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Friday, March 31, 2017

I'm Confessin' That I Love You...




There are a few problems with a concept currently being pushed by a professor at the University of Regina. He has set up a “masculinity confession booth” on campus where students can, in effect, confess the sin of being male.

First, of course, it is sacrilege: the plainest possible violation of the second commandment. It is a misappropriation of a sacred thing, the confessional and the sacrament of confession, like saying “Goddamn” or “calice.”

Not that this should make it illegal. We want no blasphemy laws. But it ought to be condemned as such. This is not a thing done in good heart. Or a good model for our college-age children. It is an offense against a tolerant and pluralistic society.



Second, it suggests that being male is sinful. One could not see a more blatant example of sexism. If we are going to have hate speech laws, this is the very sort of thing to which they should apply. But then, better not to have hate speech laws. Largely for the very reason that they are never evenly applied.

Third, it is based on a pseudo-psychological concept that is, at best, highly debatable. If, at least, the National Post coverage is to be believed. It says:

“passing students can absolve their personal guilt for promoting ‘hypermasculinity,’ an exaggerated view of maleness in which emotion is suppressed until it explodes as anger.”

This is Freud’s theory of repression: the idea that emotions simply must be expressed one way or another, and will “explode” if they are not. Freud has been generally disproven. It is, according to most psychologies, entirely possible to learn to control your emotions, and generally admirable. It is a part of growing up.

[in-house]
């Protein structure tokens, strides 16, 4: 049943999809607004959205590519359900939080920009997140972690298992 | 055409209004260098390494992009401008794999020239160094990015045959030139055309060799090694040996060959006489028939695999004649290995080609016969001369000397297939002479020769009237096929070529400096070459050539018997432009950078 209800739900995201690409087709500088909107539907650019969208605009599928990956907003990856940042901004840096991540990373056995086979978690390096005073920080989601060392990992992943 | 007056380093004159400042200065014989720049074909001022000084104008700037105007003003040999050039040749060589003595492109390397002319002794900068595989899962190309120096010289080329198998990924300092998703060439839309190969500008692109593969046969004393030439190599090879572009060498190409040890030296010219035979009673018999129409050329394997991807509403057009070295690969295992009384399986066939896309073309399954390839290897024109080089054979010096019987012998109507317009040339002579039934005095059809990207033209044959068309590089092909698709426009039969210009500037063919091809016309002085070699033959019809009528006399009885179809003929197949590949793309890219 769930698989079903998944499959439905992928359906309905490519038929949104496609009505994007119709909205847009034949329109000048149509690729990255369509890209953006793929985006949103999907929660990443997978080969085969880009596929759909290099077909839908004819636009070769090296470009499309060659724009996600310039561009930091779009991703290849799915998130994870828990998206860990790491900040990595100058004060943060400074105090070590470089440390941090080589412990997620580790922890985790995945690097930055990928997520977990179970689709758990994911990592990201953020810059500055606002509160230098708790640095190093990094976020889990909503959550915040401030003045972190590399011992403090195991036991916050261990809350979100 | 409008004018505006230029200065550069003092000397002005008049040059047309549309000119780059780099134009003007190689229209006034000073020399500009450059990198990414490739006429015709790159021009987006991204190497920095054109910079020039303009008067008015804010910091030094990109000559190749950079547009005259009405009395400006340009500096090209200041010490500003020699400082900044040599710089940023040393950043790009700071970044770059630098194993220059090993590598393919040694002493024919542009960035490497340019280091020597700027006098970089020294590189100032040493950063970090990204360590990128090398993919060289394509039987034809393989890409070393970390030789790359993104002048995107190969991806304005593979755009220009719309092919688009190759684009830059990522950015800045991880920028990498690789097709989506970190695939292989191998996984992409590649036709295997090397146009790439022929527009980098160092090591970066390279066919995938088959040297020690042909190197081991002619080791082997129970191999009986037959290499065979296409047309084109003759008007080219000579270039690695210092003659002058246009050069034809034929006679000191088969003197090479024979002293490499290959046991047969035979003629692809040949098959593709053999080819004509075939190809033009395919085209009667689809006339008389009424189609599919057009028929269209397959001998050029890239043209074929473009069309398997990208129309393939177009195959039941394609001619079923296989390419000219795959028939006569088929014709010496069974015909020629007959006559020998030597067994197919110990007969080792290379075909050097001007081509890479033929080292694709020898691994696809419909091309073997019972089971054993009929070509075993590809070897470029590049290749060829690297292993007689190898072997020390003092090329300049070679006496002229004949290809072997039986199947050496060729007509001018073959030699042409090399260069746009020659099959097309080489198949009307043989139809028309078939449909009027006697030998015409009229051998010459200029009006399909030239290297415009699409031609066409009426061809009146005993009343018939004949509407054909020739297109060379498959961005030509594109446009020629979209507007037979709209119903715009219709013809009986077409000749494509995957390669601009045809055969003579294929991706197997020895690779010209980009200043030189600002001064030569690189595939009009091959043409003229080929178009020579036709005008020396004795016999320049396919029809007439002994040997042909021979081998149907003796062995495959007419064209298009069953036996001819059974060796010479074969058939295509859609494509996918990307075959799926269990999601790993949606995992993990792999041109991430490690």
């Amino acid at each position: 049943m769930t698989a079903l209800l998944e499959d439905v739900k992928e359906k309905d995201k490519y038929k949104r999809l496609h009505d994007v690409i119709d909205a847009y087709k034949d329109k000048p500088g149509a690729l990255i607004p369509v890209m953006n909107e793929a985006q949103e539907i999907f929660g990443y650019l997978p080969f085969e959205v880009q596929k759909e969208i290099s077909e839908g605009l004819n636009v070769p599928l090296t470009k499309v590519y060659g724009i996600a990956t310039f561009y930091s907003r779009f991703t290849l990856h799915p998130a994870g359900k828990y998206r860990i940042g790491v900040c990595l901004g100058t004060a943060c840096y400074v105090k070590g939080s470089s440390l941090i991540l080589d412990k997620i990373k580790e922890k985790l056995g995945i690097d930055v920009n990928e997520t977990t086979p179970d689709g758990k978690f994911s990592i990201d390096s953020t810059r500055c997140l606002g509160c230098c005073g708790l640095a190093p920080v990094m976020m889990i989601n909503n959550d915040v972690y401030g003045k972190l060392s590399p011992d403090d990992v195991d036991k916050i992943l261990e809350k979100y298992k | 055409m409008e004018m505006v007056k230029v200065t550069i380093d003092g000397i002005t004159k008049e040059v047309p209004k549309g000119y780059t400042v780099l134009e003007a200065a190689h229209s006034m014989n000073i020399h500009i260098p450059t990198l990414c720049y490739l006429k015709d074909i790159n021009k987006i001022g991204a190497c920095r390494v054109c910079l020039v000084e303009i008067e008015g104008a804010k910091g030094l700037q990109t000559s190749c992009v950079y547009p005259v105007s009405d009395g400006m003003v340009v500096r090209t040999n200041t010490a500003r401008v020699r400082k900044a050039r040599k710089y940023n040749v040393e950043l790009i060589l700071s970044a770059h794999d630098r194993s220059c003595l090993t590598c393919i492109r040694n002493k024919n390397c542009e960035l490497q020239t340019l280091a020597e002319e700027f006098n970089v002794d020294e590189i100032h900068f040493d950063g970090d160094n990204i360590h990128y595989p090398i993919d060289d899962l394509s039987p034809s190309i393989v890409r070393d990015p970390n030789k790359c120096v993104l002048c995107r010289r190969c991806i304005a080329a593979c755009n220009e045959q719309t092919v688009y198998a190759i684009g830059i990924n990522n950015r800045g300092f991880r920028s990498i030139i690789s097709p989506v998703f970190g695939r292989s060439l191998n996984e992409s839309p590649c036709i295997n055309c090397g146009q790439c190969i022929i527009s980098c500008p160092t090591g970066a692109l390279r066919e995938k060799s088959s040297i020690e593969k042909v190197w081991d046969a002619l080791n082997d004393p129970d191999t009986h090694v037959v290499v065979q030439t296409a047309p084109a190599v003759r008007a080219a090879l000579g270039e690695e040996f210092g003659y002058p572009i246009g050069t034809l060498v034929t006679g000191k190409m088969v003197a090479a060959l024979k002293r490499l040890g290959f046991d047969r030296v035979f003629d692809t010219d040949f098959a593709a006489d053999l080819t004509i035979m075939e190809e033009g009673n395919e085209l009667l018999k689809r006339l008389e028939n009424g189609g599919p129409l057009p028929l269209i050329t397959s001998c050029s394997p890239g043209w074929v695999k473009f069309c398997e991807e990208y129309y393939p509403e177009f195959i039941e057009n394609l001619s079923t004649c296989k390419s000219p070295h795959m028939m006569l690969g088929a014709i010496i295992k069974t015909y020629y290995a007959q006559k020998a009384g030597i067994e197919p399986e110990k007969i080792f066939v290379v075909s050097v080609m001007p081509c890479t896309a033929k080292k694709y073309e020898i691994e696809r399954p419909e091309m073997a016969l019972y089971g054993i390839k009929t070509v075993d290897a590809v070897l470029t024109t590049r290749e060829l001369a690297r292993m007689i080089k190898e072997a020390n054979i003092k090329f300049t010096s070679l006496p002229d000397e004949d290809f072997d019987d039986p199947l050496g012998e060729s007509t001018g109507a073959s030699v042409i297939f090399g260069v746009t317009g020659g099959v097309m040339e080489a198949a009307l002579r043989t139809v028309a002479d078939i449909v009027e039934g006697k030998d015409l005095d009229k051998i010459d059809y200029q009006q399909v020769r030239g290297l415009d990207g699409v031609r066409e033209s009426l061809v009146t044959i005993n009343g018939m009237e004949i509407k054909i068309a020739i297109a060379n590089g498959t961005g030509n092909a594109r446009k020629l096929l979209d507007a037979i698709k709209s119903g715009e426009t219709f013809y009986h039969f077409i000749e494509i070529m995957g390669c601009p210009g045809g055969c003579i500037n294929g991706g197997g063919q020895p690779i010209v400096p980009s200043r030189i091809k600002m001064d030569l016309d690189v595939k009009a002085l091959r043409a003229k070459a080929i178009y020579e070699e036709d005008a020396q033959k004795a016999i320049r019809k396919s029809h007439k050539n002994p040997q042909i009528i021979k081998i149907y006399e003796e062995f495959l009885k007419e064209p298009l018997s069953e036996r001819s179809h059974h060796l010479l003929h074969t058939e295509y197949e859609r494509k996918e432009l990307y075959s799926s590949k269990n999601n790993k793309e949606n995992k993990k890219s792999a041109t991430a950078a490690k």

Moreover, if boys and men are taught to retrain their emotions, the principal emotion they are taught to restrain, surely, is anger. As in, for example, one must never hit a girl. Does one really want to unwind this work of civilization? Will it really be better for women or for anyone if men learn to let it all hang out? How does encouraging men to express their anger make them less likely to express their anger?

What about other emotions? Actually, other than anger, it is debatable whether men and boys are taught to restrain their emotions and women are not. For anger, it makes sense that they are: men are capable of doing more damage if they express it. Women, accordingly, are probably somewhat socially freer to express anger, and, indeed, to use violence.

But matters differ for other emotions. Yes, men are also taught not to cry; not to express sorrow. But aren’t women as well? Women can cry, but are generally expected to greet everyone with a smile, no matter how they really feel. Men are freer not to smile, if they are not feeling happy. So it looks like a bit of a wash. Nobody really wants to be burdened with another’s sorrow, so both sexes are discouraged from being too open about it. People feel imposed upon by having to deal with another’s “negative” emotions.

And that actually seems fair enough. It is an imposition.

How about affection? Aren’t men and boys, in fact, socially expected to be the first to express their affections openly in a relationship? Aren’t they expected to “make the first move”? And aren’t married men expected to praise their wife and say they love her and find her beautiful? Do we really expect the same from the wife? No; for this emotion, for affection, it seems that women are relatively repressed, and men are more open. Yes, women are very concerned about “love,” but more about hearing it and having it expressed, not about saying it or expressing it.

So how come this emotion, when repressed, does not come out in violence? Dr. Freud?




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